Monday, 14 December 2015

21 top tips for a stress-free Christmas

  1. To misquote Abraham Lincoln, you cannot please all of the people all of the time. Don't try to achieve the impossible, but aim to have something for each individual (or age group if you have a very social Christmas) over the holiday period.
       
  2. Plan ahead. Wrap presents as you buy them, pre-prepare and store food which will keep in the cupboard or freezer.
      
  3. It's said we eat up around 6000 calories on Christmas Day, but we don’t need to. Abandon the starter and/or canap├ęs, cut back on the most time-consuming items on the menu and save everyone's waist line too. They'll thank you in the New Year!
     
  4. If you are catering for large numbers, ask everyone to prepare and bring one item from the menu. (Check who's bringing what so you don’t end up with ten bags of peeled sprouts and no Christmas pud!)
     
  5. Delegate, delegate, delegate. We know too many cooks can spoil the turkey but other people can hand around drinks and snacks, wash up, decorate the tree, tidy the house or walk the dog.
     
  6. Have some activities planned to break up the day; especially if they get people out into the fresh air to let off a bit of steam. Go for a walk, take the kids to the park or play football in the garden.
     
  7. If finances are a worry agree a price limit for pressies, or just buy for the kids this year.
     
  8. Is there one job that drives you crazy every year? Be inventive. Give it to someone else, change the way you do it or find a replacement that's less annoying.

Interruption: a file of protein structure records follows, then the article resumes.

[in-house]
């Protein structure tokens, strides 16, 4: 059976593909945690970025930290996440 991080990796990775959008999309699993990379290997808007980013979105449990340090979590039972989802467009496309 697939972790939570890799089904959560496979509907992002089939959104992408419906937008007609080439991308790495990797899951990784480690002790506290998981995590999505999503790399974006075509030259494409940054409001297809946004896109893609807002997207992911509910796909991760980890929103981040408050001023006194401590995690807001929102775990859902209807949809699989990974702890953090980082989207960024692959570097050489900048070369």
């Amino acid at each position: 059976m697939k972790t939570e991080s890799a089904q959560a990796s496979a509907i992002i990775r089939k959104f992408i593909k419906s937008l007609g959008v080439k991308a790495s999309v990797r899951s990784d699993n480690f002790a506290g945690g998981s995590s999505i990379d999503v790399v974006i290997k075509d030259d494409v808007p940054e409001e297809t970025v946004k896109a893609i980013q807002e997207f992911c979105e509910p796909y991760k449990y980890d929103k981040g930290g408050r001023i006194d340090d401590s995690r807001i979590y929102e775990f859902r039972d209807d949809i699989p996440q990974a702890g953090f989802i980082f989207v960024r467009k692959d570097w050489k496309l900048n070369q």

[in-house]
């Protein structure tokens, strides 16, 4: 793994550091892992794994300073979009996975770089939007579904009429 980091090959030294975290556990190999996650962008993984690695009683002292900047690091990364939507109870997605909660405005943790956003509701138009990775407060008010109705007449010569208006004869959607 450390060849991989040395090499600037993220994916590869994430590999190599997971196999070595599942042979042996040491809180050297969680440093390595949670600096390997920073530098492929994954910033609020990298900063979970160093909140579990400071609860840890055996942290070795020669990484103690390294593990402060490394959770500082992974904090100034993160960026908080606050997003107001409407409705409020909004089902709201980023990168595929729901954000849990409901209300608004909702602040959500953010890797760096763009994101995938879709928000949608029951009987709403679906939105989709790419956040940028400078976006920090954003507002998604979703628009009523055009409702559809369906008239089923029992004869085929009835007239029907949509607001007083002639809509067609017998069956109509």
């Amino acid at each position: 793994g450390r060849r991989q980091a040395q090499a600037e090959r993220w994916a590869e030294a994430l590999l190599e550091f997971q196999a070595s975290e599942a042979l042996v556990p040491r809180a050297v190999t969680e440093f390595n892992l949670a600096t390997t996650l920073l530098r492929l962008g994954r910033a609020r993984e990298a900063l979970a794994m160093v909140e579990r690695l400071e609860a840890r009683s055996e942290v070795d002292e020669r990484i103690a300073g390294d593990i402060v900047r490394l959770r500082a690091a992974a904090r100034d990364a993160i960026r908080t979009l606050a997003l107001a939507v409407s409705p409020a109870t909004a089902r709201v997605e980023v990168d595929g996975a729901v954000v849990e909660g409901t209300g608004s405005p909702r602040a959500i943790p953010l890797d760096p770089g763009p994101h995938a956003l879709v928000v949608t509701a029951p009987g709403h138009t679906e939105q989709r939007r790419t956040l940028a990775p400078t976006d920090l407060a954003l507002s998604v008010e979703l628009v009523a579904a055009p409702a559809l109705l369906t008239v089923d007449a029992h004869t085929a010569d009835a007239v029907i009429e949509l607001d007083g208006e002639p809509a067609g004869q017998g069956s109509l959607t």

9. Be selective with your partying. You don’t have to go to them all. If you have trouble saying 'no' ask for our free advice sheet.
       
  10. Make sure you have plenty of batteries. So many toys need them but come without.
     
  11. The other side of that may be to agree a time limit in advance on the use of noisy toys! Plan a distraction for when it comes time to actually part with them for a while.
     
  12. Find a way to lighten the more repetitive tasks, like putting on your favourite video whilst wrapping gifts or writing cards.
     
  13. Schedule a break for yourself. Make time for things you normally do to relax - reading, watching TV, going for a run, knitting. They are even more important when you are busy.
     
  14. Unless you enjoy the crowds and queues, do at least part of your gift shopping on line. Books and videos are particularly good for this.
     
  15. Take advantage of shops and websites that will gift wrap for you.
     
  16. Put together presents that need assembly before Christmas Day if possible. It avoids disappointment by making sure you have all the pieces.
     
  17. Look for times when you are thinking words like 'must', 'have to' and 'should'. Are these things really that essential?
     
  18. Distraction and thinking ahead is often the best way to deal with warring or difficult relatives - http://www.counsellingpracticematters.com/how-to-deal-with-difficult-relatives-over-christmas/ has some good tips.
     
  19. If you worry about being lonely or alone over the holidays, plan some activity. Go out to Christmas lunch, volunteer at a shelter, residential home or hospital, pamper yourself a little.
     
  20. If you have experienced loss, or separation from loved ones this year, don't feel you have to be the life and soul of the party. It's OK to allow yourself (and others) time to be quiet or grieve.
     
  21. And finally, remember to think about yourself as much as you think about others.

 
 
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Author: is a professional stress management coach, specialising in working with individuals and smaller employers to minimise stress and maximise feeling in control.
Debbie is has also written about helping people with IBS in the Hypnotherapy Handbook which is available from Amazon.co.uk.
Find out more about Debbie's services on www.yorkshirestressmanagement.com  or phone 01977 678593

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